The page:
“Customers are demanding high quality, high service, high speed, and low prices, all at the same time,” observed Jim Christiansen, then President, Wayfarer Ketch. “To be competitive, the expectations of the customer must be met. That requires ‘face time’ so you know the customer’s needs. You develop and maintain the relationship that makes orders happen face-to-face.

 

“We excel at selling our products and services,” said Martin Durant, then Senior Vice President of AFLAC. “Our challenge lies in improving the persistency of that business – keeping it on the books once it is sold. We sell about as many policies each year inJapanas we do in theU.S.InJapanwe keep nearly all that new business on the books. In theU.S.we only keep about half of it. That will change through improving customer satisfaction.”

 

Durant stressed the importance of customer service.

 

“Part of keeping customers happy means responding promptly to problems,” he explained. “In the future, when we learn of a customer with a critical concern, we will either take AFLAC to them or bring them to AFLAC. We will resolve the problem. The minor cost it takes to send our plane to do this will forever endear that customer to us. That will clearly separate us from the other players in the market.”

 

“Yes, the use of aircraft is a cost,” Durant continued. “But, by using the aircraft we are actually lowering our total marginal costs by deploying our assets more effectively and efficiently. Our future customer responsive use of our aircraft will give us a net economic return by retaining ‘at risk’ customers. It is a lot more profitable to keep a current customer than to replace one.”

 

INFORMATION TECHNOLOGY AND TRAVEL

 

“The anticipated impacts of high-tech business tools have had some counter impacts,” says Dassault Falcon Jet’s John Rosanvallon, president of worldwide sales and marketing. “The incorporation of advanced communications technologies has accelerated the pace of business so much that the need to be face-to-face is happening more frequently. Maybe our meetings with each customer or supplier are fewer, but our ability to do business with more customers has grown dramatically.”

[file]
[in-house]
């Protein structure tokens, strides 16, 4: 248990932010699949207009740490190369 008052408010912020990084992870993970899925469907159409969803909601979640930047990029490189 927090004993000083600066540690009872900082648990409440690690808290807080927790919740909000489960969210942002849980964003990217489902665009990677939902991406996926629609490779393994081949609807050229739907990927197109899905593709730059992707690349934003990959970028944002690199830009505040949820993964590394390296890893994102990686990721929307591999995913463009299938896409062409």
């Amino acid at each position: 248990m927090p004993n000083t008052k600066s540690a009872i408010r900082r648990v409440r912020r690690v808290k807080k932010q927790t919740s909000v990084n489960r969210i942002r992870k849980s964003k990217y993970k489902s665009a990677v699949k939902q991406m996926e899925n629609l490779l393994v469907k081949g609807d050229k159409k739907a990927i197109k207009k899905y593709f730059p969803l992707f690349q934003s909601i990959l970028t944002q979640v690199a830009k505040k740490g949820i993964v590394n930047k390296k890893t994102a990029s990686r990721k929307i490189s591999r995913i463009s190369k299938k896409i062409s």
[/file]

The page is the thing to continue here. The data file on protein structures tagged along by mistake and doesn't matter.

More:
“Many executives and managers who use video-conferencing and other electronic media report reduced business cycle times,” said Bill Boisture, then president of Gulfstream Aircraft, Inc. “However, they also say electronic media cannot replace being face-to-face in developing business relationships. Electronic tools help get business to the table sooner. But they do not override the need to be at the table to get the deal done.”

 

MAXIMIZING TIME

Most companies are doing more with less. Many “right-sized” companies are taking it to the next level, “tight-sized”, and discovering growing time constraints.

 

“Stockholders cannot buy another hour of a key executive’s time,” observes Rosanvallon. “He or she does not have it to give. That person’s time is already committed.” Time is rigidly inelastic and completely perishable. Business aircraft allows passengers to allocate the extra travel hours or days it takes to go commercially to other, more productive, activities.”

 

“No matter how much authority and responsibility a manager delegates, he or she must still ‘be there,’” suggested Wayfarer Ketch’s Christiansen. “You show up… or you run the risk of being surprised.”